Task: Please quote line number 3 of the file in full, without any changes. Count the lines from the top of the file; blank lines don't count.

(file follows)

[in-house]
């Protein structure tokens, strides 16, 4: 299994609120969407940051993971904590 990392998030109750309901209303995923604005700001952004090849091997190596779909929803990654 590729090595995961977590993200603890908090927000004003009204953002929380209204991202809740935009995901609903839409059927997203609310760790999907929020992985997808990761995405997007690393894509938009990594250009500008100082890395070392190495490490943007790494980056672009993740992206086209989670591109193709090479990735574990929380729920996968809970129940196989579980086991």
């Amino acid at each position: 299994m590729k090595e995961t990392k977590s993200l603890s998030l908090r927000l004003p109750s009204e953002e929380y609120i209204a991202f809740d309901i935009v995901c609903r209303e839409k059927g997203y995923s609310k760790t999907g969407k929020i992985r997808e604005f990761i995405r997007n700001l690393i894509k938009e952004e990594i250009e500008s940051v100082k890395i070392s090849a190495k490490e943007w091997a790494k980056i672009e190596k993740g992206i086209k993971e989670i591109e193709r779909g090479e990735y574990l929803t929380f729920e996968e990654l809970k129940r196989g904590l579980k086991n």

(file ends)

């Amino acid at each position: 299994m590729k090595e995961t990392k977590s993200l603890s998030l908090r927000l004003p109750s009204e953002e929380y609120i209204a991202f809740d309901i935009v995901c609903r209303e839409k059927g997203y995923s609310k760790t999907g969407k929020i992985r997808e604005f990761i995405r997007n700001l690393i894509k938009e952004e990594i250009e500008s940051v100082k890395i070392s090849a190495k490490e943007w091997a790494k980056i672009e190596k993740g992206i086209k993971e989670i591109e193709r779909g090479e990735y574990l929803t929380f729920e996968e990654l809970k129940r196989g904590l579980k086991n």